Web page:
Reduced gantry and cyclotron sizes and the decreasing cost of proton units have extended access of this technology from only the largest academic centers into the community at large. In early 2015, two compact proton therapy units were in operation in the United States. The first at Washington University in St. Louis Barnes-Jewish Hospital utilizes a scattering approach with a mobile cyclotron but has reduced the vault footprint and cost dramatically. The second unit is a pencil beam only scanning system in operation at the Willis-Knighton Cancer Center, a large community hospital, in Shreveport, Louisiana. Their functional operation demonstrates that facilities with limited space or financing may enter the proton community. Each system has reduced the upfront costs to approximately $30 million. At Willis-Knighton, the PBS has allowed for more rapidly planned treatment diminishing the need for expensive patient-specific beam compensators and collimators. Numerous proton therapy vendors now provide options for particle therapy allowing advances in treatment planning, quality assurance, patient immobilization, and dosimetric monitoring.

Compact lower cost proton units offering image guidance and pencil beam scanning (also known as intensity modulated proton therapy) have allowed physicians to expand the indications for proton therapy. Protons are no longer confined to historic indications and are now being evaluated for numerous malignancies of the head and neck, chest, abdomen, and pelvis. By sharing staff and equipment between a compact proton and photon facility at the same location, economies of scale are obtained. Patients may receive a portion of their course with photons and a portion with protons. Trained staff may move freely between modalities with coverage by a single physics and dosimetry team. Imaging and data storage system may be utilized between modalities avoiding unnecessary duplications of services and cost. At Willis-Knighton, the Proteus-One unit will soon have installed an on-board cone beam CT scan which, when combined with PBS inverse planning, will allow up to 25 patients per day to receive particle therapy. Operational for 7 months, time from planning to treatment is typically less than 2 weeks.

Throughout oncology more conservative and toxicity limiting approaches are rapidly becoming the standard. Cancer surgery for genitourinary or gynecologic malignancies is now frequently performed using robotic approaches with quicker recovery times. In medical oncology, precision medicine, using knowledge of unique molecular changes to devise therapeutic strategies specific to a patient have rapidly surpassed cytotoxic therapy as a preferred approach in many malignancies. Future advances in antineoplastic therapy will be based on genetic pathways. It is within this environment that compact proton units, in particular with pencil beam scanning image guided approaches will play an increasing role. Combining modalities with targeted systemic agents and precision proton therapy perhaps even with the addition of immunologic therapy will allow for improved outcomes with reduced acute and chronic side effects. Late treatment induced malignancies are postulated to be reduced with these more conservative approaches and pencil beam scanning proton therapy. As smaller less costly systems flourish, proton technology will extend further into advanced community hospitals and mid-sized academic centers around the United States and the world. At present at least 40 proton therapy sites are either operating, under construction or under development in the United States with no signs of reversal.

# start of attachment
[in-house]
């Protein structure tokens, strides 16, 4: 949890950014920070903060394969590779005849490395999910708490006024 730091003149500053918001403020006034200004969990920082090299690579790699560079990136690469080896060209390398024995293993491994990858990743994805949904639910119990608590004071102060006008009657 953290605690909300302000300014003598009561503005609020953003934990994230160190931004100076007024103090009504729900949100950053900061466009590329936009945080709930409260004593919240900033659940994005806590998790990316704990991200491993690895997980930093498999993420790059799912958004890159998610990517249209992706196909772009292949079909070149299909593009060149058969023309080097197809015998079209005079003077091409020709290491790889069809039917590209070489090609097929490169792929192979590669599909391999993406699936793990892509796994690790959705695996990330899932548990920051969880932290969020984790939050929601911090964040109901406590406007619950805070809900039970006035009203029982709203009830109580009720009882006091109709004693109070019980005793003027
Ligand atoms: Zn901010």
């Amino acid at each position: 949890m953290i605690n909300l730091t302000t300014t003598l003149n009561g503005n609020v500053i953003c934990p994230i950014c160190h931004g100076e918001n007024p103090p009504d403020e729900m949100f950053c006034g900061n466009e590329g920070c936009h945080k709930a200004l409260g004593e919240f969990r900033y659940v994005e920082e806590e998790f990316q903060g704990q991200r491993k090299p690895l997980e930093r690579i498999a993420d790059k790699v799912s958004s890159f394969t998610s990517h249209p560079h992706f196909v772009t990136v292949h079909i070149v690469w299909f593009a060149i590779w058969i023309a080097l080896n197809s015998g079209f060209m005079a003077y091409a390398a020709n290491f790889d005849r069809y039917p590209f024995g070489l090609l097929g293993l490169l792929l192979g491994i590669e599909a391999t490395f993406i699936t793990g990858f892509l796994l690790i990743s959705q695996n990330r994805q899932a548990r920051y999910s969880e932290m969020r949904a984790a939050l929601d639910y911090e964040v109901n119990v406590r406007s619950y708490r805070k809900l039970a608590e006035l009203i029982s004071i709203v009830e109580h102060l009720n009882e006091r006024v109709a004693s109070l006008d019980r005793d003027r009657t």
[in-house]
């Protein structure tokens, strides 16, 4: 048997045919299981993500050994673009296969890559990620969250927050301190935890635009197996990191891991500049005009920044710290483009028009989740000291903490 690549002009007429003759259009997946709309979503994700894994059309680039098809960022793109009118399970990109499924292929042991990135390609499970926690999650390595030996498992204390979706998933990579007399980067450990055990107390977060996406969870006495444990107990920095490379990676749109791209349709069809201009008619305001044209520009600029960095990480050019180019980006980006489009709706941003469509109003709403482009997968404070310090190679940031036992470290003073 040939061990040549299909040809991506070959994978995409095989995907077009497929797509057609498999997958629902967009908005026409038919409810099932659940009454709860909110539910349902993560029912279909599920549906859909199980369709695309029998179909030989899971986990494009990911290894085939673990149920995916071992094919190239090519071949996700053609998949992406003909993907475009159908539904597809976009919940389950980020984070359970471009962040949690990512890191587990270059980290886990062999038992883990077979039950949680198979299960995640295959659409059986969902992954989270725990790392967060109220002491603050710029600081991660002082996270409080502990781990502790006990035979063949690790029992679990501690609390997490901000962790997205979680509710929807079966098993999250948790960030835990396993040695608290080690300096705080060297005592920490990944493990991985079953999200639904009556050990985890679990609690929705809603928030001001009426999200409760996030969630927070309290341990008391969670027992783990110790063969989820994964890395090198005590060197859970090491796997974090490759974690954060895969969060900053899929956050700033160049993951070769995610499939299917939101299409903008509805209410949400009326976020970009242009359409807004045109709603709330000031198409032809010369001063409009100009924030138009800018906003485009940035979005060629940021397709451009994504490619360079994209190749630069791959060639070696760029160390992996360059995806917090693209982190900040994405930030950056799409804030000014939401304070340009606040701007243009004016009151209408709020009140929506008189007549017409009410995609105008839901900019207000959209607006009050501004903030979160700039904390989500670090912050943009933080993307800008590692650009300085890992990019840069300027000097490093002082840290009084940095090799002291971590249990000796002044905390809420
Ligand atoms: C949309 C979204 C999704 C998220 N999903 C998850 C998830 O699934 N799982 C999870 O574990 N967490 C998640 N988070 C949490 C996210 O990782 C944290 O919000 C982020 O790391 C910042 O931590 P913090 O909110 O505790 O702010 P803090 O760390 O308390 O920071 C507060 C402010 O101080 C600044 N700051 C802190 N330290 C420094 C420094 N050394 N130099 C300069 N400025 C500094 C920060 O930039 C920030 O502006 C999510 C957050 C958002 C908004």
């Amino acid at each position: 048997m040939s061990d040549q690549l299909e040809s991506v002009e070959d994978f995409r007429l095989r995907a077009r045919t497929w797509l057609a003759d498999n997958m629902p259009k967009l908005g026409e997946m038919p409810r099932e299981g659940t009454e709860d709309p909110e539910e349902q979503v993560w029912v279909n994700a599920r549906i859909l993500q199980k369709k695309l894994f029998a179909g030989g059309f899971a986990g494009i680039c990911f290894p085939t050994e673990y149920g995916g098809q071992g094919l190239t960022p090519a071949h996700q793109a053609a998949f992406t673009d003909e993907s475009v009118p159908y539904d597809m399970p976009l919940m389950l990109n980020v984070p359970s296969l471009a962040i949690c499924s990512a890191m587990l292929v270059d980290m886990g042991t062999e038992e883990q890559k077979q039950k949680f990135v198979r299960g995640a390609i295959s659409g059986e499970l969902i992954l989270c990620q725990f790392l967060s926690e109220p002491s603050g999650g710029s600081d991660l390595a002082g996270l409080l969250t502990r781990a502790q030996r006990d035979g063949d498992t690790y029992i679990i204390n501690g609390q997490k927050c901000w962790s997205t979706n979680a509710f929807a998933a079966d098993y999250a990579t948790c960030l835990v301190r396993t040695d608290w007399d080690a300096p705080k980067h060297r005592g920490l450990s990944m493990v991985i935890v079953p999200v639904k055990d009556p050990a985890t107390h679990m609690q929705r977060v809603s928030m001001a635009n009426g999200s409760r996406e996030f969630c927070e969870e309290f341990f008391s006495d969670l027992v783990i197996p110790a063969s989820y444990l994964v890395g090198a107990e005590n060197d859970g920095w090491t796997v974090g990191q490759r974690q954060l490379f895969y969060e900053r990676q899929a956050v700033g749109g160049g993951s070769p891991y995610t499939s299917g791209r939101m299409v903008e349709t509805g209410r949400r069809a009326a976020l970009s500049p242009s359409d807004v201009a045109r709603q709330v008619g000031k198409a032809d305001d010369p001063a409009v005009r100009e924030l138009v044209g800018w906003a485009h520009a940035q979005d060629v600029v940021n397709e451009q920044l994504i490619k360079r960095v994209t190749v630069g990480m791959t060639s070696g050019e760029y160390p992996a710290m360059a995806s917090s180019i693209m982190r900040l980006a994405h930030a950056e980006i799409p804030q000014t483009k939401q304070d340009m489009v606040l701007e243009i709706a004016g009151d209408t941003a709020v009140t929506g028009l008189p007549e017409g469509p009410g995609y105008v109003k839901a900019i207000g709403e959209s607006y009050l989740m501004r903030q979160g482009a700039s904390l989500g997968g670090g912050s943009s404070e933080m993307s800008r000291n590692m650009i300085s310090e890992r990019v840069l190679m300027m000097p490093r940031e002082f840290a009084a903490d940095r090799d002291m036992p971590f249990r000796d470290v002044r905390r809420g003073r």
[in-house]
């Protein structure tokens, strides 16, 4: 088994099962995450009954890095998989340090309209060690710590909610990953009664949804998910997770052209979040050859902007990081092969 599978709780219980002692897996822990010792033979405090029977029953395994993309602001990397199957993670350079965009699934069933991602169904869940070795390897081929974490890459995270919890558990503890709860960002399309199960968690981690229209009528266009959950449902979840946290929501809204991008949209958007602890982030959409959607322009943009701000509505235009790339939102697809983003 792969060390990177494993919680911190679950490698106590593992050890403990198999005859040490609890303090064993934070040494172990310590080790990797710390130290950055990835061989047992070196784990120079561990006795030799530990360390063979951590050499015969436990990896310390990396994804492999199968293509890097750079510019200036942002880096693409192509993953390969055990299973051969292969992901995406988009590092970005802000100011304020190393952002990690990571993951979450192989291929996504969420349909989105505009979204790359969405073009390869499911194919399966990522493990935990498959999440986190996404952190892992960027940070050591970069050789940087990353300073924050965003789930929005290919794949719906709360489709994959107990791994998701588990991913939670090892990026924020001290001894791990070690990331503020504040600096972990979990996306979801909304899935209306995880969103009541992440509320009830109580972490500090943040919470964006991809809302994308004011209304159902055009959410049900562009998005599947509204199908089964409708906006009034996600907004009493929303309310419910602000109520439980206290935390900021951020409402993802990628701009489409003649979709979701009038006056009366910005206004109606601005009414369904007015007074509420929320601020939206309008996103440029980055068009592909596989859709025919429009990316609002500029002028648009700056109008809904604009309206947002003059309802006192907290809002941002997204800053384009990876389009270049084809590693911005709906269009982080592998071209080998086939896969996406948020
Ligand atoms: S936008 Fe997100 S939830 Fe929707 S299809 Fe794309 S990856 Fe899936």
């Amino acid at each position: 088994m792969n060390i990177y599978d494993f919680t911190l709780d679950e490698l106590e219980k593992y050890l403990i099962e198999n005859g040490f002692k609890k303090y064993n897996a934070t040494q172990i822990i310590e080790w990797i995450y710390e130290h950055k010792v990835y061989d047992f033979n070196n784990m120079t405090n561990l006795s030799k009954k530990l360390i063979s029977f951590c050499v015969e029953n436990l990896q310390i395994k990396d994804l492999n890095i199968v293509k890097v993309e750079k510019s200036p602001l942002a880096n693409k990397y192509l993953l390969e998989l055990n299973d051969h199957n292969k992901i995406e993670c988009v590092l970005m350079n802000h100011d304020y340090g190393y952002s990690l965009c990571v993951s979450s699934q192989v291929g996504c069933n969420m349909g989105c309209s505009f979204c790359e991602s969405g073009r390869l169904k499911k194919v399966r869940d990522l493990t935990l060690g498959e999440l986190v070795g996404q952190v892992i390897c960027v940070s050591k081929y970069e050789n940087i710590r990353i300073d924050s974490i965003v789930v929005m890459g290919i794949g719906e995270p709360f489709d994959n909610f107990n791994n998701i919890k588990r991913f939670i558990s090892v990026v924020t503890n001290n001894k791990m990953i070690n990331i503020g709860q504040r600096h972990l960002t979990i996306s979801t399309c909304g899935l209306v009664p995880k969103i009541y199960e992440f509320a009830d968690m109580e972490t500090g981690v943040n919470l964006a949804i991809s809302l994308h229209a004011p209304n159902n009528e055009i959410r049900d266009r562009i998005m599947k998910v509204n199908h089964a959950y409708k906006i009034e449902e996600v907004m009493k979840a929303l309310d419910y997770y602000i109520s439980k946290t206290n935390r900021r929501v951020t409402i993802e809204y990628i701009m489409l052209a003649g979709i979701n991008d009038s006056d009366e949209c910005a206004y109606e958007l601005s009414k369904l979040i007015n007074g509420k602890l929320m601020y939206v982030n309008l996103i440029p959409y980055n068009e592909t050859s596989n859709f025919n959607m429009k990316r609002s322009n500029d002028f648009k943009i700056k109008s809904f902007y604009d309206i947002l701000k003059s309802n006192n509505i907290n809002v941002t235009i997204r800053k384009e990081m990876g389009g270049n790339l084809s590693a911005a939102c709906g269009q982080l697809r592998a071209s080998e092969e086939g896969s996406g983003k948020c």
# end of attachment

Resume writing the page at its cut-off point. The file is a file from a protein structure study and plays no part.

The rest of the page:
Everything is changing in oncology care and proton therapy will be at the forefront of advances in the next generation of radiation oncology. Proton therapy much like IMRT, stereotactic body radiation therapy and brachytherapy will be yet another weapon in the radiation oncologist’s armamentarium against cancer.


Conflict of Interest

Dr. Rosen is an Editorial Board Member of the Journal of Proton Therapy. Dr. Rosen is an independent stock holder of IBA. The author alone is responsible for the content and writing of this article.


Submission: April 17, 2015; Acceptance: April 23, 2015; Publication: May 7, 2015

Corresponding author: Lane R. Rosen, MD FACRO; Director of Radiation Oncology & Proton Therapy, Willis-Knighton Cancer Center, Shreveport, Louisiana, USA.

© Rosen. Published by EJourPub. Journal of Proton Therapy. All rights reserved.



Copyright (c) 2015 Lane Rosen